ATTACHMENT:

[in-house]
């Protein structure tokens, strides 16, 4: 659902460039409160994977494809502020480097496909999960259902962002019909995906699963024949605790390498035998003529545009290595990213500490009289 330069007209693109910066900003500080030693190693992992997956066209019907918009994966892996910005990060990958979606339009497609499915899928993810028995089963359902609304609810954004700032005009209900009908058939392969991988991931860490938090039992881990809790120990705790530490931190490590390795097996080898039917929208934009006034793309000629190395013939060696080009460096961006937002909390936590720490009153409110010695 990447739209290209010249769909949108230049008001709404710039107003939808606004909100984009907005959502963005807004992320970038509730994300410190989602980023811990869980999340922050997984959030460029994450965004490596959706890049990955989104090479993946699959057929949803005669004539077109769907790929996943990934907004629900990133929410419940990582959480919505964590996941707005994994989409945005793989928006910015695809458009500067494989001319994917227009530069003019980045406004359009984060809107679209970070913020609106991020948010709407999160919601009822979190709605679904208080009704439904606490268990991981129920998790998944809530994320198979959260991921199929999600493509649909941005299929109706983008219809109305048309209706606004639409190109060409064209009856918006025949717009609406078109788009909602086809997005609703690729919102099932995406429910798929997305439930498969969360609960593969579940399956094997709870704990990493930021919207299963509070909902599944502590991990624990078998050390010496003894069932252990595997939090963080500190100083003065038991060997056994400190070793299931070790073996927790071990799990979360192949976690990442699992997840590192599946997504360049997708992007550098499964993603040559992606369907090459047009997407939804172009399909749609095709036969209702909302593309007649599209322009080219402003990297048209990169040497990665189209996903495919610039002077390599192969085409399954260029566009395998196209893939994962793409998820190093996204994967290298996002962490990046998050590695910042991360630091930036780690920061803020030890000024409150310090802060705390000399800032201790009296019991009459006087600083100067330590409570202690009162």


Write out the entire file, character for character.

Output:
[in-house]
């Protein structure tokens, strides 16, 4: 659902460039409160994977494809502020480097496909999960259902962002019909995906699963024949605790390498035998003529545009290595990213500490009289 330069007209693109910066900003500080030693190693992992997956066209019907918009994966892996910005990060990958979606339009497609499915899928993810028995089963359902609304609810954004700032005009209900009908058939392969991988991931860490938090039992881990809790120990705790530490931190490590390795097996080898039917929208934009006034793309000629190395013939060696080009460096961006937002909390936590720490009153409110010695 990447739209290209010249769909949108230049008001709404710039107003939808606004909100984009907005959502963005807004992320970038509730994300410190989602980023811990869980999340922050997984959030460029994450965004490596959706890049990955989104090479993946699959057929949803005669004539077109769907790929996943990934907004629900990133929410419940990582959480919505964590996941707005994994989409945005793989928006910015695809458009500067494989001319994917227009530069003019980045406004359009984060809107679209970070913020609106991020948010709407999160919601009822979190709605679904208080009704439904606490268990991981129920998790998944809530994320198979959260991921199929999600493509649909941005299929109706983008219809109305048309209706606004639409190109060409064209009856918006025949717009609406078109788009909602086809997005609703690729919102099932995406429910798929997305439930498969969360609960593969579940399956094997709870704990990493930021919207299963509070909902599944502590991990624990078998050390010496003894069932252990595997939090963080500190100083003065038991060997056994400190070793299931070790073996927790071990799990979360192949976690990442699992997840590192599946997504360049997708992007550098499964993603040559992606369907090459047009997407939804172009399909749609095709036969209702909302593309007649599209322009080219402003990297048209990169040497990665189209996903495919610039002077390599192969085409399954260029566009395998196209893939994962793409998820190093996204994967290298996002962490990046998050590695910042991360630091930036780690920061803020030890000024409150310090802060705390000399800032201790009296019991009459006087600083100067330590409570202690009162």